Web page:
An ancient and symbolic story links King Arthur to Beckery, which is one mile west of Glastonbury Abbey.
The story is that King Arthur visited Beckery and there was granted a vision of the Virgin Mary holding the infant Jesus. She presented him with a crystal equal-armed cross. This experience led Arthur to adopt a new coat-of-arms replacing the Red Dragon with a crystal cross on a green background and an image of the Virgin and Child in the top left hand corner.
Several other strands are sometimes included in the story. One is that King Arthur first sees a dead body in a bier, and when he asks who it is he sees an old priest from Nyland, who then dies. Another is that all this occurred in the Chapel of St. Mary Magdalene. It is sometimes further said that the king arrived at dawn one Ash Wednesday, to find the door guarded by fiery swords so that no-one unworthy could enter. Another strand is that, Mary having appeared with the baby Jesus in Her arms, the child is taken as the sacrament and his flesh is eaten, but afterwards he reappears whole and unharmed. Another strand is that King Arthur visited as part of his preparation for the Battle of Badon.
Rahtz’s archaeological dig in 1969 found proof of a male monastic community having lived at the Beckery location long held sacred and known as Bride’s Mound. However, he dated it as early Anglo-Saxon, i.e. seventh or eighth century. He also found evidence of Roman occupation on the site – but nothing in-between. Rahtz’s date is strikingly consistent with the notice in William of Malmesbury that a charter gave land at Beckery to Glastonbury Abbey in 670. The charter itself is regarded as dubious; but the acquisition of the land at that time by the Abbey may nevertheless be genuine.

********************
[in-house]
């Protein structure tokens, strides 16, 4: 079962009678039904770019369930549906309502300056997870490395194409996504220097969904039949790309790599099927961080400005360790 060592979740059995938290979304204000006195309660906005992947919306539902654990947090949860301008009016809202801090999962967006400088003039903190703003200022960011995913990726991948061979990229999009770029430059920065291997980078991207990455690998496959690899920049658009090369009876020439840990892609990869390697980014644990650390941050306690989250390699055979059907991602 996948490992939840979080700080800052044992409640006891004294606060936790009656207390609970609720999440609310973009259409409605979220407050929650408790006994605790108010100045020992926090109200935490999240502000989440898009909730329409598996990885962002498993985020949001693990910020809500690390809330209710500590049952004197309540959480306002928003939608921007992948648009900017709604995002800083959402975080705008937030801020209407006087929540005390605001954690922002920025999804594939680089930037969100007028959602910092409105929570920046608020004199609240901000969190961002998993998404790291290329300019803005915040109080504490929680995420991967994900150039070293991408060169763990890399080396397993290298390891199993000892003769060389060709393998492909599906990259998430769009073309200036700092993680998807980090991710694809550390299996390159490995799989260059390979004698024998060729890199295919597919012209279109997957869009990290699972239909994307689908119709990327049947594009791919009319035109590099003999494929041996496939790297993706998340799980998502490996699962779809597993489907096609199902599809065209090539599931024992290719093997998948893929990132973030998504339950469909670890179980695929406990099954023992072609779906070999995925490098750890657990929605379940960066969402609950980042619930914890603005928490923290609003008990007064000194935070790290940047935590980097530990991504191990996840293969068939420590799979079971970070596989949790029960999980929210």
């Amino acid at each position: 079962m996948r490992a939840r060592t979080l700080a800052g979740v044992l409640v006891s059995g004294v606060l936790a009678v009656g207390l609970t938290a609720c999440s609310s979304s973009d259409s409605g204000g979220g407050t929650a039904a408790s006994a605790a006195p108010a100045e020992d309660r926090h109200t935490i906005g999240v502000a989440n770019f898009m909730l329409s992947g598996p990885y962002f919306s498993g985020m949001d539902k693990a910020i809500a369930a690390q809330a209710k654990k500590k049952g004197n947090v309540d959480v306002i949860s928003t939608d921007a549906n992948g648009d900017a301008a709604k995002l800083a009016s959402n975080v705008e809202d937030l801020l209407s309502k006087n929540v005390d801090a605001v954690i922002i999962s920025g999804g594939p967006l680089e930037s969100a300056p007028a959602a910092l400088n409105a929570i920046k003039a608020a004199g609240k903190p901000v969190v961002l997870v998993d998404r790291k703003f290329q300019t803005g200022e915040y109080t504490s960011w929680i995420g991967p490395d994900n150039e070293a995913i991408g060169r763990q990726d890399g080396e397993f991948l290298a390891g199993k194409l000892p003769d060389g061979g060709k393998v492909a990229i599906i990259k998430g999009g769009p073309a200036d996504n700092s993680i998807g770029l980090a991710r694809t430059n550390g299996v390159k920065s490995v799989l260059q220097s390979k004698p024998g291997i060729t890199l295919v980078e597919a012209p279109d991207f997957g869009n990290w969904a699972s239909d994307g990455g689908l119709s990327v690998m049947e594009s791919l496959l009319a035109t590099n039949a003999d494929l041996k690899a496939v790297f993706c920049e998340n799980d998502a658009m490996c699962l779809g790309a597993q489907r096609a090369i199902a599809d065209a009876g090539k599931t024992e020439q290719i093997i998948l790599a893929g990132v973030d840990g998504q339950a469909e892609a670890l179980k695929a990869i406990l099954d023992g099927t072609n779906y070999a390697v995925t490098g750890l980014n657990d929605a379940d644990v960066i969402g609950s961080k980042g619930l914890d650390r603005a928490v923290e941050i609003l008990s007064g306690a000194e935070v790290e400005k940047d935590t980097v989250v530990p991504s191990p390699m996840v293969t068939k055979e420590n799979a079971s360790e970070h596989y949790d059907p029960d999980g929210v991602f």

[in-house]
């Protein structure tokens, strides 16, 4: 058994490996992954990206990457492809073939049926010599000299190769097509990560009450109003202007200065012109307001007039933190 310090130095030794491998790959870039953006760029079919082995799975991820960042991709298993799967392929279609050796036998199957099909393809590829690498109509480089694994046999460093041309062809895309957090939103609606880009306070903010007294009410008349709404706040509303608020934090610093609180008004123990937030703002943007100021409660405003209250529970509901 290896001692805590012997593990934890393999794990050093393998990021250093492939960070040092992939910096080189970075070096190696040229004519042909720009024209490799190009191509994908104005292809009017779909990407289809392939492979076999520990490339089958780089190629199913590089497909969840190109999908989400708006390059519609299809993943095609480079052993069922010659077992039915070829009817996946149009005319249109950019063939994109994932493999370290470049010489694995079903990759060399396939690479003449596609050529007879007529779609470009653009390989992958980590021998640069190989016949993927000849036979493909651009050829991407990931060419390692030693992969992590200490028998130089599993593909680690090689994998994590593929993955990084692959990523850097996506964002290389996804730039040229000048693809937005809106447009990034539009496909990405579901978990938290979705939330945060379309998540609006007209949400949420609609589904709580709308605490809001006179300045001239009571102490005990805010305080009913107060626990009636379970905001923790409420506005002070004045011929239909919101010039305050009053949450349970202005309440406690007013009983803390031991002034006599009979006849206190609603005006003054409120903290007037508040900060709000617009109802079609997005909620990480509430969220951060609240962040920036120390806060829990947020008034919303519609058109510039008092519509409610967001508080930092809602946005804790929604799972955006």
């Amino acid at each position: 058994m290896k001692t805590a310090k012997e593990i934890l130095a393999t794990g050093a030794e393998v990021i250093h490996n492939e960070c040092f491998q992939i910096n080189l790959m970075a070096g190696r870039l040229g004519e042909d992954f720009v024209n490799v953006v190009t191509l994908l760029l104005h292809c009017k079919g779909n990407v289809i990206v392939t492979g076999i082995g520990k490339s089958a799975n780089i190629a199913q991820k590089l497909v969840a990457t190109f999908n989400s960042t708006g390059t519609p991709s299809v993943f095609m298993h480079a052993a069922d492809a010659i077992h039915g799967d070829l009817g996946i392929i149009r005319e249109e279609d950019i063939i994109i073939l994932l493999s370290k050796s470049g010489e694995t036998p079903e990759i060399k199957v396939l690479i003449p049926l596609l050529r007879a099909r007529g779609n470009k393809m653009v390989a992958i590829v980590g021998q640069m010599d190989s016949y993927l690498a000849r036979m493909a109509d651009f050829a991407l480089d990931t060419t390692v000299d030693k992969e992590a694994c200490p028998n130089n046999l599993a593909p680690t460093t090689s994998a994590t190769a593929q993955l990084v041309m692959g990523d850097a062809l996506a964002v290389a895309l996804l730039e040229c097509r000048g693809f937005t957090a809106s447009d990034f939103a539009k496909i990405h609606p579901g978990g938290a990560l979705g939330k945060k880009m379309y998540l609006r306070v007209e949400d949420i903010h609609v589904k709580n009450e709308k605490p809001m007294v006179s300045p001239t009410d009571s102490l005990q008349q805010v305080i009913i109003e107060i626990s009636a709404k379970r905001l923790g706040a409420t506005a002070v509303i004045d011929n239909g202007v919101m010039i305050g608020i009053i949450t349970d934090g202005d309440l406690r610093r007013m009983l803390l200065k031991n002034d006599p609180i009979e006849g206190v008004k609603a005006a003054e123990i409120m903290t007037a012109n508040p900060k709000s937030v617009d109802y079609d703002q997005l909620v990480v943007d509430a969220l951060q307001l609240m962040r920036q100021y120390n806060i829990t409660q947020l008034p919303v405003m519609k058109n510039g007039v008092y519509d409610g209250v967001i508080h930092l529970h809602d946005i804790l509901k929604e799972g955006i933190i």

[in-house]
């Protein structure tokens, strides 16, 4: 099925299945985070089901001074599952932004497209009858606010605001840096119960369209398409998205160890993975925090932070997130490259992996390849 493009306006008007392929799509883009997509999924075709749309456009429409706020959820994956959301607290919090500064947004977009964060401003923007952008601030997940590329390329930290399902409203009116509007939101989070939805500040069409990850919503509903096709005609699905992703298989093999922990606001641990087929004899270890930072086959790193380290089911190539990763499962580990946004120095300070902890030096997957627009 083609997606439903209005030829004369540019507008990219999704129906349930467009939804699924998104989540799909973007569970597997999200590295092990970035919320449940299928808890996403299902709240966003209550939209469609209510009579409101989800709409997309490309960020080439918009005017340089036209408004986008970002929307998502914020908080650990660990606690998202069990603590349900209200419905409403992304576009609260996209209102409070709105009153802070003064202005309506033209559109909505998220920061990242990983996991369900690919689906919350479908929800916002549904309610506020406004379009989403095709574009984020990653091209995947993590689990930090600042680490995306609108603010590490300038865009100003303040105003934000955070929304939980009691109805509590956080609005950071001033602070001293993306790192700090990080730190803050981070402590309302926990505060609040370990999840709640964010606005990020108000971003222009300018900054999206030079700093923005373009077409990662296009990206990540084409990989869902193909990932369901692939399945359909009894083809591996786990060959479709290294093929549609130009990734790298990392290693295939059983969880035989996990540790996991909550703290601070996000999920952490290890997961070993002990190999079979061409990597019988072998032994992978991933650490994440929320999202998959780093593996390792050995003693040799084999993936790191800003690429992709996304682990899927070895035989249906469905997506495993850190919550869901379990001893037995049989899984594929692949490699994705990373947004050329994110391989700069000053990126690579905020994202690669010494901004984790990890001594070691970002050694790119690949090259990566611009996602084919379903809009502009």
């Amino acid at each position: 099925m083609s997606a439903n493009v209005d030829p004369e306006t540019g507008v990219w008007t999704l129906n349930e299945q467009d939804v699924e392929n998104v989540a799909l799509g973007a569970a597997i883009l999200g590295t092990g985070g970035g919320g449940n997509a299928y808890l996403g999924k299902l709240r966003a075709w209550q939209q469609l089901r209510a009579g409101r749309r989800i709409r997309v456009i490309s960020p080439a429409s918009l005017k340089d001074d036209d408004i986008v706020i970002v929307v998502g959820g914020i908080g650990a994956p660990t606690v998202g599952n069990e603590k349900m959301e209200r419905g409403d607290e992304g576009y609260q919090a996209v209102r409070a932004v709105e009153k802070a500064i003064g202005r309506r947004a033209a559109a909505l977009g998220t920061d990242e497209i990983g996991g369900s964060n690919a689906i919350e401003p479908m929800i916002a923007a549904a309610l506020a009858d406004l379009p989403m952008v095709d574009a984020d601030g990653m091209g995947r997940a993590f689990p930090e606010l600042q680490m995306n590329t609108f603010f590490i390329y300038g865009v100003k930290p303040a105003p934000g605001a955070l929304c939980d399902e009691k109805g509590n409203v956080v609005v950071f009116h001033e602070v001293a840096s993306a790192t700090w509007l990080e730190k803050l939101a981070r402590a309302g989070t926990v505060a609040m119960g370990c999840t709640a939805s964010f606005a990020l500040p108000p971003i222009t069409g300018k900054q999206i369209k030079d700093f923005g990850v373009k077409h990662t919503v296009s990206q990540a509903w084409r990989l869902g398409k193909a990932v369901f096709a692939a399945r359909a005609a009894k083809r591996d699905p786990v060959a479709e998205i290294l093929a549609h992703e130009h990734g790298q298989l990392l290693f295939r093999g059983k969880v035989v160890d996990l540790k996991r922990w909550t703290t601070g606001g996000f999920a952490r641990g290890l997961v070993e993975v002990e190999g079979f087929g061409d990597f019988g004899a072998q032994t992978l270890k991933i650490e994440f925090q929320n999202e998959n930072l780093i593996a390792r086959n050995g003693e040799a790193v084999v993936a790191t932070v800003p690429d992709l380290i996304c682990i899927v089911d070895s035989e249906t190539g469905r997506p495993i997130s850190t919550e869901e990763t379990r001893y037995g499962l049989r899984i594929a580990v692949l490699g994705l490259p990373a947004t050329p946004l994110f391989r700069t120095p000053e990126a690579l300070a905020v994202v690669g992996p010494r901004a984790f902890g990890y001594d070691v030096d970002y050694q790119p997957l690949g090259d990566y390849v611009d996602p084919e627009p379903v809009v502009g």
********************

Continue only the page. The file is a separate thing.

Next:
William of Malmesbury also recorded an oral tradition sacredly transmitted at Glastonbury Abbey that St. Bride, Ireland’s greatest early Christian woman leader, visited Glastonbury in 488 and again in 504. She too is said to have stayed at Bride’s Mound.